The Democrats are fine.  They are having a fight about how they want to proceed.  Republicans are having an existential crisis.  Don't try to make the other side look bad simply because your party is in shambles.

Kyle_Wingfield
Kyle_Wingfield moderator

@JFMcNamara Check out the way Democratic elites are bashing Bernie as a socialist, and tell me there isn't an existential crisis in that party, too.

JFMcNamara
JFMcNamara

@Kyle_Wingfield @JFMcNamara , The Clinton camp and her backers are leading the charge.  That seems like simple campaigning.


When MSNBC, New Republic and whoever else the Democrats listen to come out and publicly try to take down the frontrunner, then we'll call it even.

Lil_Barry_Bailout
Lil_Barry_Bailout

Democrats might approve of Obama's liberal fascism, but Americans do not.

DerekGator
DerekGator

I love it.  The Republican party was hijacked years ago by the religious right and the moral majority and now the "establishment" doesn't like it that someone else is hijacking the party?  Well, the establishment should have done something a long time ago when they sold their soul to the far right wackos for a few votes.  While I am not enamored with Trump, another 4 or 8 years of Jeb Bush or Marco Rubio would be not much different than Obama, except that Rubio would have us in a half dozen wars.  Trump running through the Republican party like a bull in a china shop is the best thing that could ever happen to the fat old white dude party.

Trump would be a heck of a lot better than Sanders or Clinton, the establishment needs to shut their pie holes and vote for the republican nominee and let the chips fall where they may.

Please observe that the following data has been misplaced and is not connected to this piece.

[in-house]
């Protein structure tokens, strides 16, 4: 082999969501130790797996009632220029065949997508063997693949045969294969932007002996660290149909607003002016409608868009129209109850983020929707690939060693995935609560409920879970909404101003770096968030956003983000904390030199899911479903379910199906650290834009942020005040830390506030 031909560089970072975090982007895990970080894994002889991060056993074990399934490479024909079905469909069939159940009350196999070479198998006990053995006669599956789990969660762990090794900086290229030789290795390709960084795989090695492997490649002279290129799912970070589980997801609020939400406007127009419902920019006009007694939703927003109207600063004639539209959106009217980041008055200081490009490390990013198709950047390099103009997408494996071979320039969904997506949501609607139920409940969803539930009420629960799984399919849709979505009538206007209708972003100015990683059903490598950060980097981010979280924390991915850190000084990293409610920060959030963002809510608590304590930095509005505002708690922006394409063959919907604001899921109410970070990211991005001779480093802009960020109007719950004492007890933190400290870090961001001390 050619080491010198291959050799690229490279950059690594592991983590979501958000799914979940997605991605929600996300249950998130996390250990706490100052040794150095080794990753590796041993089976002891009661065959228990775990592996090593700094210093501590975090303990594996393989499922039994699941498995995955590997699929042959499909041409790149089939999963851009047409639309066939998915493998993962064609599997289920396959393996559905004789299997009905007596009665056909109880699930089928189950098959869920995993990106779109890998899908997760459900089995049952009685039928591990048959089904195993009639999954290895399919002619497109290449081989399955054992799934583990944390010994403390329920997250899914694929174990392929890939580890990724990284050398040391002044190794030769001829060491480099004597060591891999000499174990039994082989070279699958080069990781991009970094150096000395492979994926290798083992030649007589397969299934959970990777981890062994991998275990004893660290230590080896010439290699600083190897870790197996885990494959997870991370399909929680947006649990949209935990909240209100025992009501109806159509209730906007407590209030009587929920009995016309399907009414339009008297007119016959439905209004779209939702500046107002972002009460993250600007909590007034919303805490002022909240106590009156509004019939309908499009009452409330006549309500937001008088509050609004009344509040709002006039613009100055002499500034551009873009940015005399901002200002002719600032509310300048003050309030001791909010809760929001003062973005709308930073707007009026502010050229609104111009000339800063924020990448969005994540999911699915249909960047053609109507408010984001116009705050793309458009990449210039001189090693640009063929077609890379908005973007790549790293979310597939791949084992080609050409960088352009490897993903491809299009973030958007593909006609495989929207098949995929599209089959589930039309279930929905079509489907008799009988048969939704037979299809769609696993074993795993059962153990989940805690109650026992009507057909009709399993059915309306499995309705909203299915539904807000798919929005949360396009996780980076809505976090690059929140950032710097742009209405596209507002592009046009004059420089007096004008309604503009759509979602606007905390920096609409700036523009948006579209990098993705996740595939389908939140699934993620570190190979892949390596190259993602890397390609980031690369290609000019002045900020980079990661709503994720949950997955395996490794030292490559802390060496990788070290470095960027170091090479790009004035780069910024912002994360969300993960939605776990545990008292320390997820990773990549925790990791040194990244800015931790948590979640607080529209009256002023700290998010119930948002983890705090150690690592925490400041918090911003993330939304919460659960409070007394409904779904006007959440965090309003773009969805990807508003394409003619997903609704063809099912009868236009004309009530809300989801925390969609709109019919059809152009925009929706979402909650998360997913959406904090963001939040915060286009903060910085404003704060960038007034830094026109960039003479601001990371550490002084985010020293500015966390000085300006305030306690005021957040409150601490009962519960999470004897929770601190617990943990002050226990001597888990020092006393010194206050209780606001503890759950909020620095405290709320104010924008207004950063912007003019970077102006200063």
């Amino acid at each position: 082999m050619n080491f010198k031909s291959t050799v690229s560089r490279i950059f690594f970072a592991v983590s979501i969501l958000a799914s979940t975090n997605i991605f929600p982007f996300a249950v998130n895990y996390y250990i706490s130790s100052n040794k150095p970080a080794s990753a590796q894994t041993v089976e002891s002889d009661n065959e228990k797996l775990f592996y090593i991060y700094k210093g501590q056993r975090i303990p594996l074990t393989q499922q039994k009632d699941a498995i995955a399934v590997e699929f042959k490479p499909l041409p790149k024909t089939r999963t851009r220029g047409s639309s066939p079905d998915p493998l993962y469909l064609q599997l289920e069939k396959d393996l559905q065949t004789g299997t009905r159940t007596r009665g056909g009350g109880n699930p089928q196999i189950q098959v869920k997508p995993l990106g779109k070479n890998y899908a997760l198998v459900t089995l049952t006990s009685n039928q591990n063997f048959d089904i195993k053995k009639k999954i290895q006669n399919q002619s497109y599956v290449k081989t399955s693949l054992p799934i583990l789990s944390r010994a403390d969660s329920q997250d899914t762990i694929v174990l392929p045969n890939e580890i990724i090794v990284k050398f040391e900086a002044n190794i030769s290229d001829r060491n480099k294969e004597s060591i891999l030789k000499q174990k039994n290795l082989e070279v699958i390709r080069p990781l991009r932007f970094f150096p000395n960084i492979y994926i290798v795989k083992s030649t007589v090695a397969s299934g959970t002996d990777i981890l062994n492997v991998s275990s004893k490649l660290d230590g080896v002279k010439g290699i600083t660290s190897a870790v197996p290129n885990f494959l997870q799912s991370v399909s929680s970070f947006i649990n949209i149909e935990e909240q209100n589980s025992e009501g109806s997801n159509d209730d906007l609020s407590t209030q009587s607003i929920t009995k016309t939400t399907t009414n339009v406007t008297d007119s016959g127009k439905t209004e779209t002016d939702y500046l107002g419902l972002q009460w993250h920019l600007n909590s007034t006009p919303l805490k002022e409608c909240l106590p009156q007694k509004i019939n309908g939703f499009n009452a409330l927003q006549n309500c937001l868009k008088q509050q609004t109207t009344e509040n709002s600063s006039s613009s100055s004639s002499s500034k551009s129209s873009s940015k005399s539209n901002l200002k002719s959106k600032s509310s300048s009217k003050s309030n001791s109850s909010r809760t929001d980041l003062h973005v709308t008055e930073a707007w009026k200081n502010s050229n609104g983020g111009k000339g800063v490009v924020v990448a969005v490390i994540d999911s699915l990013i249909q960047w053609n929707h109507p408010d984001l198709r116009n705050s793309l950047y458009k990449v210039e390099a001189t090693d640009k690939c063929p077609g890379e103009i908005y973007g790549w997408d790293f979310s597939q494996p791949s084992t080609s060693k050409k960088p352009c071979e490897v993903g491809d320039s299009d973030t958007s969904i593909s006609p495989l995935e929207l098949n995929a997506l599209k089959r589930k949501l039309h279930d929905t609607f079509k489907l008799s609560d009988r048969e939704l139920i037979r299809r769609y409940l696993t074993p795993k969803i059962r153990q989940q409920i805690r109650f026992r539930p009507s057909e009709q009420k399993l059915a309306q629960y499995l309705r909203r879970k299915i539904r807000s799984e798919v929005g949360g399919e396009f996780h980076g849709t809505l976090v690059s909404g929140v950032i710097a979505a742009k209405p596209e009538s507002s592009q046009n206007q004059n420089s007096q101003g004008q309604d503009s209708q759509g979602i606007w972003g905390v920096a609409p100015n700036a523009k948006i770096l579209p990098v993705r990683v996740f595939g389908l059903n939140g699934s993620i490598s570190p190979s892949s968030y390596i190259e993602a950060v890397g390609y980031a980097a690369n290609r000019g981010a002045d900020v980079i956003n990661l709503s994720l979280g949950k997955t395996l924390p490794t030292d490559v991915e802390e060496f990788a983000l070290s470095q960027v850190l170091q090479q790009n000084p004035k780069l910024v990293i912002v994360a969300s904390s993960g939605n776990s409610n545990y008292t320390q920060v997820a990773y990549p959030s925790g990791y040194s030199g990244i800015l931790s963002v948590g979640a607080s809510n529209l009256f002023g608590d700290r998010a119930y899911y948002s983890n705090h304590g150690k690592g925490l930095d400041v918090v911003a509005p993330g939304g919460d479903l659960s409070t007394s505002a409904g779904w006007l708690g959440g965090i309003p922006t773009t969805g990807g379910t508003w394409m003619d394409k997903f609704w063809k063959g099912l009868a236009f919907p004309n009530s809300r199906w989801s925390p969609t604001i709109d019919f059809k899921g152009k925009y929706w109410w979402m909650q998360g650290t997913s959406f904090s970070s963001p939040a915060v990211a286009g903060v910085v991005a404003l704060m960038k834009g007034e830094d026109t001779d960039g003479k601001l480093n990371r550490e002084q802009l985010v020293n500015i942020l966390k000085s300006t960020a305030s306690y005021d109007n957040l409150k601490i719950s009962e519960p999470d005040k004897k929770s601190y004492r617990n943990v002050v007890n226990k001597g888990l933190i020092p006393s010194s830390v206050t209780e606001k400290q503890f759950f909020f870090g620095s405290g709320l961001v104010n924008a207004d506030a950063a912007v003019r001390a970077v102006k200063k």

RoadScholar
RoadScholar

"Each man, due to his decisions and sometimes his personal shortcomings, lost the trust not only of the more ideological members of his own party..."

Funny President Obama hasn't lost many votes or blocks.

I agree with your premise...the far right T-P er's would be one party. Their would be a middle with Trump types and Clinton's, and then the Sanders types. But I disagree that the Dems are fractured. They weren't until Bernie started to challenge Hillary, and she has gotten defensive. She comes across arrogant at times, like the GOP field . Plus her "baggage".


Actually we need a Dem President to balance the crazy Senate and House that seems like they'll wait forever just to get their way.

Kyle_Wingfield
Kyle_Wingfield moderator

@RoadScholar "I agree with your premise...the far right T-P er's would be one party. Their would be a middle with Trump types and Clinton's, and then the Sanders types."